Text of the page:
Crises in Competitive Versus Monopolistic Banking Systems

39 Pages Posted: 3 Feb 2006

See all articles by John H. Boyd

John H. Boyd

University of Minnesota - Twin Cities - Carlson School of Management

Gianni De Nicolo

Johns Hopkins University - Carey Business School; CESifo (Center for Economic Studies and Ifo Institute)

Bruce D. Smith

University of Texas at Austin (Deceased)

Date Written: September 2003

Abstract

We study a monetary, general equilibrium economy in which banks exist because they provide intertemporal insurance to risk-averse depositors. A "banking crisis" is defined as a case in which banks exhaust their reserve assets. Under different model specifications, the banking industry is either a monopoly bank or a competitive banking industry. If the nominal rate of interest (rate of inflation) is below (above) some threshold, a monopolistic banking system will always result in a higher (lower) crisis probability. Thus, the relative crisis probabilities under the two banking systems cannot be determined independently of the conduct of monetary policy. We further show that the probability of a "costly banking crisis" is always higher under competition than under monopoly. However, this apparent advantage of the monopoly bank is due strictly to the fact that it provides relatively less valuable intertemporal insurance. These theoretical results suggest that banking system structure may matter for financial stability.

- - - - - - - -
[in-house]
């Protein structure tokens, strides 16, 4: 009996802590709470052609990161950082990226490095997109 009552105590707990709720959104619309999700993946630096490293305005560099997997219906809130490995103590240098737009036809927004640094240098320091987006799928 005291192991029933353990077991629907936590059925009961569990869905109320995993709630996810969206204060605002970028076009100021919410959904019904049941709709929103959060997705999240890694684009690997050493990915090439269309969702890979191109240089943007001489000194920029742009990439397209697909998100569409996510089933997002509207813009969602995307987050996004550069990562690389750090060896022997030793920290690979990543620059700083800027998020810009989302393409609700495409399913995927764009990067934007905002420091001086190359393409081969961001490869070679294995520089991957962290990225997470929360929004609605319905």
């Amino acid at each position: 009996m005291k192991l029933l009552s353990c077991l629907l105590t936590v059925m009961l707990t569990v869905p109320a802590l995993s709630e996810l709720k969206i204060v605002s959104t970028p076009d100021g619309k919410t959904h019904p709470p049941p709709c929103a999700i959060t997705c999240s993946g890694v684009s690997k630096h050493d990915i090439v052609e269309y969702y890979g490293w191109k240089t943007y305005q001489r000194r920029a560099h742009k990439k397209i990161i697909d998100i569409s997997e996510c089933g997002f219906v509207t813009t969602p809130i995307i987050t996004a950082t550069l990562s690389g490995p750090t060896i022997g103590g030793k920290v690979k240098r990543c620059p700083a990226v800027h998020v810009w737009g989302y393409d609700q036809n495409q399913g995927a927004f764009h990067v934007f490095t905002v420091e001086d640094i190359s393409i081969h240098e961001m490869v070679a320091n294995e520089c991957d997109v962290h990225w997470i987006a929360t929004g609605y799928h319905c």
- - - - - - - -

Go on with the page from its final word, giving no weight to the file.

Keywords: Banking Crisis (Panic), Monetary General Equilibrium

JEL Classification: G21, D50, E40

Suggested Citation

Boyd, John H. and De Nicolo, Gianni and Smith, Bruce D., Crises in Competitive Versus Monopolistic Banking Systems (September 2003). IMF Working Paper No. 03/188. Available at SSRN: https://ssrn.com/abstract=880288

John H. Boyd (Contact Author)

University of Minnesota - Twin Cities - Carlson School of Management ( email )

19th Avenue South
Minneapolis, MN 55455
United States
612-624-1834 (Phone)

Gianni De Nicolo

Johns Hopkins University - Carey Business School ( email )

100 International Drive
Baltimore, MD 21202
United States
(410) 234-4507 (Phone)

CESifo (Center for Economic Studies and Ifo Institute) ( email )

Poschinger Str. 5
Munich, DE-81679
Germany

Bruce D. Smith

University of Texas at Austin (Deceased)

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